Musings on designing experiences & (re)engineering complexity

Jul 2018

On Workflows

Many years ago, the word/phrase to be found around the workplace was “workflow.” Between the many folks selling workflow solutions, large companies making initiatives on top of initiatives in order to improve/measure/etc. workflow, and the various technical languages which jumped the shark into being “workflow enablers” for those who needed a bit more agency, it was a another one of those fervor moments you could only just sit and wait it out. And yet, so much about the idea of understanding workflows isn’t just key to understanding how businesses will be done but also understanding how things are done.

For example, take the process by which teams from different companies come together to craft a proposal. The structure of the group dictates who will be the gatekeepers, even though the role of every member is to contribute some kind of content for the proposal. From the developers and designers who might be tasked to envision a concept for the eventual state of the product, to the resource and financial analysts who need to know the value of inputs, outputs, and their impacts across a very fluid timeline, there’s a great deal to pull together. Thinking about this within the concept of a seamless workflow you ask questions such as:

  • where will draft versions of documents be kept
  • who will be responsible for auditing the output versus the proposal template
  • what happens to the resources which become the conceptual product
  • is there a round of feedback/editing which needs to happen with a smaller piece of the team before this is considered final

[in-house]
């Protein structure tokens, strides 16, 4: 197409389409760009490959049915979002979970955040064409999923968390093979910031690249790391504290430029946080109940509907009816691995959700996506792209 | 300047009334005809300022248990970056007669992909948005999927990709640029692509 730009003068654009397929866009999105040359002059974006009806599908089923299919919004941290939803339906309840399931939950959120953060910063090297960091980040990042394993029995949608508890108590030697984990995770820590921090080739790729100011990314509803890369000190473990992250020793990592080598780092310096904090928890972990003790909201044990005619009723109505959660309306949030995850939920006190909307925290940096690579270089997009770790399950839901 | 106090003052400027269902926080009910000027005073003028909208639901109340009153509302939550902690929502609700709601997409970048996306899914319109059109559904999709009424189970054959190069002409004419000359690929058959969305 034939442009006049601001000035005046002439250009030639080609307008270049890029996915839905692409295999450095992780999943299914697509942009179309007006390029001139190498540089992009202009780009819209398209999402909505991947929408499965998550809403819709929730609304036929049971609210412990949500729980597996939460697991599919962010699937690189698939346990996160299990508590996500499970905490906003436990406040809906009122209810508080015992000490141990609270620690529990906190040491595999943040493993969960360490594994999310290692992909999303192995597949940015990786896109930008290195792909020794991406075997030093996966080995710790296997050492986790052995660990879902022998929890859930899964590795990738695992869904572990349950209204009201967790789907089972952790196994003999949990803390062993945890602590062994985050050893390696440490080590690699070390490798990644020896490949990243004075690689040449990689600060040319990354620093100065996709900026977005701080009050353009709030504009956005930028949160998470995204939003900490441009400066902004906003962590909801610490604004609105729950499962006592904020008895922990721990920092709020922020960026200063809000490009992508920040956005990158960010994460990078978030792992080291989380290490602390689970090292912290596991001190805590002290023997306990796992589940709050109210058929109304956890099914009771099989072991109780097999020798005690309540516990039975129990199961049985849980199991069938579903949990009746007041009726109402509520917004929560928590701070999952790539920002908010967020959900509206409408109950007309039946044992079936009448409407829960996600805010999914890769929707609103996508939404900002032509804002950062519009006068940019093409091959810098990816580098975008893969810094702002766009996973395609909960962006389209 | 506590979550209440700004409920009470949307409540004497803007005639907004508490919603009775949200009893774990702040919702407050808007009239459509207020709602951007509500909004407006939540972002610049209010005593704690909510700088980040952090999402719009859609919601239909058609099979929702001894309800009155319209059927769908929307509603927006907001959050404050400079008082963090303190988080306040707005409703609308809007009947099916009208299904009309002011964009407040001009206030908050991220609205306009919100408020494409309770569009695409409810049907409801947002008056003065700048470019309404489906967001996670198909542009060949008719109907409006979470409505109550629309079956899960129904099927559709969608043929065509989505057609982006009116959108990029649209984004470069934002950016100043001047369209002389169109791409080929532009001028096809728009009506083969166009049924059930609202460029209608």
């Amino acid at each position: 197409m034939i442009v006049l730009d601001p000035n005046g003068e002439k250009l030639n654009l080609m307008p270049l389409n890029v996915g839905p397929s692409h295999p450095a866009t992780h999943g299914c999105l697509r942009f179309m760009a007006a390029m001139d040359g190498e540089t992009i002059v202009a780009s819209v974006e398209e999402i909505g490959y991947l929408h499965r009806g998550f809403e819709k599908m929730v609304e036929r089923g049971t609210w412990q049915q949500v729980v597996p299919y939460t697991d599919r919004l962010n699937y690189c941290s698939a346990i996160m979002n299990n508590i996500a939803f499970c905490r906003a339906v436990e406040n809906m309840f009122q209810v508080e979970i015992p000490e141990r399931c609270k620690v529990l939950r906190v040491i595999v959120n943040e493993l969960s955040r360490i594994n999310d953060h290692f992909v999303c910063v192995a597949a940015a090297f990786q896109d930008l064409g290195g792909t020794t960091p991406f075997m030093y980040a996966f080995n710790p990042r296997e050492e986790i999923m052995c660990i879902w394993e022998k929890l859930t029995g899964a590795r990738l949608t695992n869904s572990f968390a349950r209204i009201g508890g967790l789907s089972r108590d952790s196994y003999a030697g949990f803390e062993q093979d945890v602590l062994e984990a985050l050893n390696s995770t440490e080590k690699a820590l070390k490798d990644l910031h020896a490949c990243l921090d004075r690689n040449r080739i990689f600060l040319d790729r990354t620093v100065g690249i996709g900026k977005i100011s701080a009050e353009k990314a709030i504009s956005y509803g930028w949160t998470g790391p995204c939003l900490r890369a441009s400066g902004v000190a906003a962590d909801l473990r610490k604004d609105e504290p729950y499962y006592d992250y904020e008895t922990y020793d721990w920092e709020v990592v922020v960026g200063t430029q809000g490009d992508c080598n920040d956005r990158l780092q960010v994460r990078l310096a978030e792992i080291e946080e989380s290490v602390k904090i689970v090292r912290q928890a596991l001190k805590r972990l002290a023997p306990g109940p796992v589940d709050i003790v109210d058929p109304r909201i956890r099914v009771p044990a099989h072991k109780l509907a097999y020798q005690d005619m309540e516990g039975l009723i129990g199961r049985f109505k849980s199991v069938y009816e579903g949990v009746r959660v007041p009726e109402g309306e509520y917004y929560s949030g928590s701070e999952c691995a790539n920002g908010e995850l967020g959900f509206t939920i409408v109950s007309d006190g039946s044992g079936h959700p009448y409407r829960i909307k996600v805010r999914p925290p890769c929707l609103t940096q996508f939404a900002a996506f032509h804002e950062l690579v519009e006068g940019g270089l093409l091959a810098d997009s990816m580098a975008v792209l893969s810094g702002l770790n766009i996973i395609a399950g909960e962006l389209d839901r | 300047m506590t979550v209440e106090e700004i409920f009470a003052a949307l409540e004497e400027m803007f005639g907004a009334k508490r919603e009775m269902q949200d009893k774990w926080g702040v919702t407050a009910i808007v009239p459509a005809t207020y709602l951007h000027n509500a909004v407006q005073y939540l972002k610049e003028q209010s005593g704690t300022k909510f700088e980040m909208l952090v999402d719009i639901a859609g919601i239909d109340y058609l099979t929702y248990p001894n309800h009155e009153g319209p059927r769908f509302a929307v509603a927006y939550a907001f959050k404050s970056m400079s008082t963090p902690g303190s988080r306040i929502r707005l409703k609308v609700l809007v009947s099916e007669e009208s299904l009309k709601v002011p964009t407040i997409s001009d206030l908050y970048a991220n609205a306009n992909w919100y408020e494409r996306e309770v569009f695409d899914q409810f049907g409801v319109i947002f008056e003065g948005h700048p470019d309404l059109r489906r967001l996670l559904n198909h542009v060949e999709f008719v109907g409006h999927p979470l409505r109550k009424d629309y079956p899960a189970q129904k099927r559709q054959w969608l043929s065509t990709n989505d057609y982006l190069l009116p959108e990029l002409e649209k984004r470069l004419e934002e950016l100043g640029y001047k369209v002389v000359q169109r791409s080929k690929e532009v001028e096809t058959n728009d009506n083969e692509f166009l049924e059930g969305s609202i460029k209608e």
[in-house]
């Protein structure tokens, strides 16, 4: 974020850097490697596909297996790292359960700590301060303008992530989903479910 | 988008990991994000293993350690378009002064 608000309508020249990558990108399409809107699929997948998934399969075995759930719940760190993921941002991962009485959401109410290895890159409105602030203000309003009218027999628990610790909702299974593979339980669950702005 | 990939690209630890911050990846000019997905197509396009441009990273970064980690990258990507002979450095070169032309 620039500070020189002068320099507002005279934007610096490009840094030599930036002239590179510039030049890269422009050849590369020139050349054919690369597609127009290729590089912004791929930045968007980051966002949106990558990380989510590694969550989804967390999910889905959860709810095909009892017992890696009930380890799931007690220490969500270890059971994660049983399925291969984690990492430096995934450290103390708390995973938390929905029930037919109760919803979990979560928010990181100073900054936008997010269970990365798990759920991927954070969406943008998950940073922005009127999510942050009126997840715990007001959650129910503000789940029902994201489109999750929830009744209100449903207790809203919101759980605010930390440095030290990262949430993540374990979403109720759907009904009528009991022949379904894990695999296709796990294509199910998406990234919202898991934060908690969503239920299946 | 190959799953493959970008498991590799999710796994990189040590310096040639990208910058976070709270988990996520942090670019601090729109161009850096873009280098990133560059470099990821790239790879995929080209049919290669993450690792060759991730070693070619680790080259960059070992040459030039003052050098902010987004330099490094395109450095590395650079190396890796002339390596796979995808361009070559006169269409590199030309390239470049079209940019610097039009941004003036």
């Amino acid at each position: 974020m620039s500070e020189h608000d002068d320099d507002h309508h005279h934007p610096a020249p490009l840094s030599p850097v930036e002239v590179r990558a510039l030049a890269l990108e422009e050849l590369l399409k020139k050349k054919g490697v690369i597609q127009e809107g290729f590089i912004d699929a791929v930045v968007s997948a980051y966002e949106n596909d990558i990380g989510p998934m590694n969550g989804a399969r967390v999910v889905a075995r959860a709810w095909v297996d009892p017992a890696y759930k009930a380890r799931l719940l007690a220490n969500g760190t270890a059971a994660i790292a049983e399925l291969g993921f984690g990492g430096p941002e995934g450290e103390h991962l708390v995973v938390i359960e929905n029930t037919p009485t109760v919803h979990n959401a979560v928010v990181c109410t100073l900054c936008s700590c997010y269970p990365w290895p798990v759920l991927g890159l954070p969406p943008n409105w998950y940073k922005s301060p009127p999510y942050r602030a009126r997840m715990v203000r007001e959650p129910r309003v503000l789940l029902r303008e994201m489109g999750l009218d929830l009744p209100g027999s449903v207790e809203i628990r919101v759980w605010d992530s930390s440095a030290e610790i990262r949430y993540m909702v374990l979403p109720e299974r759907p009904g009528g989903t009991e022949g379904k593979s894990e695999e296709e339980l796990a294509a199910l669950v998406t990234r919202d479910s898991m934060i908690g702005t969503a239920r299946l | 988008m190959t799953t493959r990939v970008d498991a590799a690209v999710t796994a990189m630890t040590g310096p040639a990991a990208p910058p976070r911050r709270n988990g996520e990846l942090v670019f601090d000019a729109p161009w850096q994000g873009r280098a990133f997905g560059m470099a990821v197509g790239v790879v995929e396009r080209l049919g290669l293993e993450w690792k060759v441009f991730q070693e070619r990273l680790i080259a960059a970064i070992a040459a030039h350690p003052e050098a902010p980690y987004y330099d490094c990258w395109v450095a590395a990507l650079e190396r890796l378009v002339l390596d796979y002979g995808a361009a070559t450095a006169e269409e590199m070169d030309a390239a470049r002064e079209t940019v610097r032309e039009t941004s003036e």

• what will be the primary communication methods

In each case, through each role and team contributing to this project, the idea of workflow isn’t just a matter of “what kind of work needs to happen between them for the end product,” but also, what kind of work needs to happen within those individual members in order to flow up to that project team’s output in the most seamless manner. Differences in applications might lead to reduced fidelity from one team to another. Differences in availability might lead to passive/indirect communication journals which fail to convey some necessary tone.

This makes workflow less a religion and more a sacrament. It is a descriptor of what should probably already be happening. Yet, when codified, creates the accessible means for those outside of the team or process to best understand why success happened or didn’t. Challenge for many folks is that they don’t know what that structure looks like. Their work is dependent on another, but they don’t know what questions to ask in order to see what’s on the other side of the fence or garage door. And then when things are created, and you just see the output, you don’t realize the depth of work which went into this. It seemed seamless due to the time and quality met, but there’s a depth to which only the workflow (as codified) would be able to explain.

Not to say that documentation is everything. But, when there’s some kind of workflow involved, there has to be a record of the process. That is, if your process is actually contributing to the positive outcomes for the projects you are setting before yourselves.